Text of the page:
I am intrigued by your theological shift … to reformed theology. I have always been aligned with the Wesleyan “strain” of Arminian theology. I have always engaged reformed theology and I have found ways to accept many of the doctrinal differences, especially on election and predestination – by accept, I mean understand their scripture interpretation. There have been some doctrines more difficult … such as, women in ministry. With your position as a “radical feminist,” how do you understand the leading reform voice, John Piper, on the place of women in ministry? I greatly respect your “open hand” position as you seek ordination credentials.

    • Ron…
      I am definitely not in the neo-Reformed camp of the Gospel Coalition, nor with John Piper at all. Stanley Grenz & Denise Muir Kjesbo (Women and the Church) would offer a good place to explore a more egalitarian understanding of Scripture. The key for me really began to turn as I understood that God is not one that shows partiality. I learned to “see” the abnormalities in Scripture, when God seems to stretch the human understanding of who God is and how God works.

  4. Carol,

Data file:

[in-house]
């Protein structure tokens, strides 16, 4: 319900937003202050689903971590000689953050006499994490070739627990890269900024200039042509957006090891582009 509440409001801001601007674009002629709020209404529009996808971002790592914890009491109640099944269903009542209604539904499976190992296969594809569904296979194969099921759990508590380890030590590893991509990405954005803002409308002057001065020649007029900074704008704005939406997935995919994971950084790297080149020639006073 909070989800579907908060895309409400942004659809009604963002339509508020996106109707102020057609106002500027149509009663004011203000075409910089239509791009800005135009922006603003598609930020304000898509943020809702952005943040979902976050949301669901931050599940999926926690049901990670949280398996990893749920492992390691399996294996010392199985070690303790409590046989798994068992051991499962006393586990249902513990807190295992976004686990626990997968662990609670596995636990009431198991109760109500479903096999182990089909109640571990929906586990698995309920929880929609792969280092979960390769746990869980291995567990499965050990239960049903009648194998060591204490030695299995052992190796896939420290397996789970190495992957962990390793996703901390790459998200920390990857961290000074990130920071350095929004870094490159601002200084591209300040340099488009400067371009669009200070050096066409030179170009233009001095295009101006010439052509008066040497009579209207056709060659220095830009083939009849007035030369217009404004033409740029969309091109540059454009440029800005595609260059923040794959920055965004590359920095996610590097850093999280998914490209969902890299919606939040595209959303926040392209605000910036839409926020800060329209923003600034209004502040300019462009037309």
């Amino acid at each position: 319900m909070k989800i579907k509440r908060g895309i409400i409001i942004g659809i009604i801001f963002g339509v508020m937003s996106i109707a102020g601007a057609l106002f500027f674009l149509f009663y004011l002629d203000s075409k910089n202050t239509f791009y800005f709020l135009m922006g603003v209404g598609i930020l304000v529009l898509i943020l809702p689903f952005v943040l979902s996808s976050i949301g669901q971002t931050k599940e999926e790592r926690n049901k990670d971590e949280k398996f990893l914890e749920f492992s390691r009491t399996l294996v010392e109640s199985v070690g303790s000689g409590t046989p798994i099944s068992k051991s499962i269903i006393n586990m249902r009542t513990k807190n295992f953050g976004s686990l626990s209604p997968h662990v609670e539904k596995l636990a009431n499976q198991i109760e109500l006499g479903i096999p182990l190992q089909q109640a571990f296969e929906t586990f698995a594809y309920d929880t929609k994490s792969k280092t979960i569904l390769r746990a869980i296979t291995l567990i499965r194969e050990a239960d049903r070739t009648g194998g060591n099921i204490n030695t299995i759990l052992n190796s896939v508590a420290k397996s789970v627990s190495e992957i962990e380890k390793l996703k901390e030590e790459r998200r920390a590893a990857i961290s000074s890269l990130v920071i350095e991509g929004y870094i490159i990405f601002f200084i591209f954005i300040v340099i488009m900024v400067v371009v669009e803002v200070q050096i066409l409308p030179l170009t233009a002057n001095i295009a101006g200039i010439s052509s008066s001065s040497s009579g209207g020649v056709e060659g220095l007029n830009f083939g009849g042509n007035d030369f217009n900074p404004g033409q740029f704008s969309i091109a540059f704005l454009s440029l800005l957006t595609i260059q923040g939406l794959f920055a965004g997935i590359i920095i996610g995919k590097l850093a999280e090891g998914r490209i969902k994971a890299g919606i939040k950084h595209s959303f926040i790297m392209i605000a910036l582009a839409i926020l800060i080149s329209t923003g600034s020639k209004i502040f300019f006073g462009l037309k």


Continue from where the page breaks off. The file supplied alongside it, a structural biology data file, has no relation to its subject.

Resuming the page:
Lovely, healthy work here. I love your post. I, like you, am convinced that the questions are the most important part of philosophy, and of theology as well. Perhaps I am too confident in myself today (I hope it is not arrogance), but I like to ask hard questions, deep questions, controversial questions, open-ended questions, and questions that make people (especially Christians) think. So often, the Church has been the place to get answers: theological answers, philosophical answers, all the answers. But perhaps that is to miss the point completely. We need to, rather, be cultivating an atmosphere of mystery, creating an atmosphere of humility and uncertainty. I know some would disagree with me. But God loved Thomas; thus he could love (does love) those of us who have more questions than answers.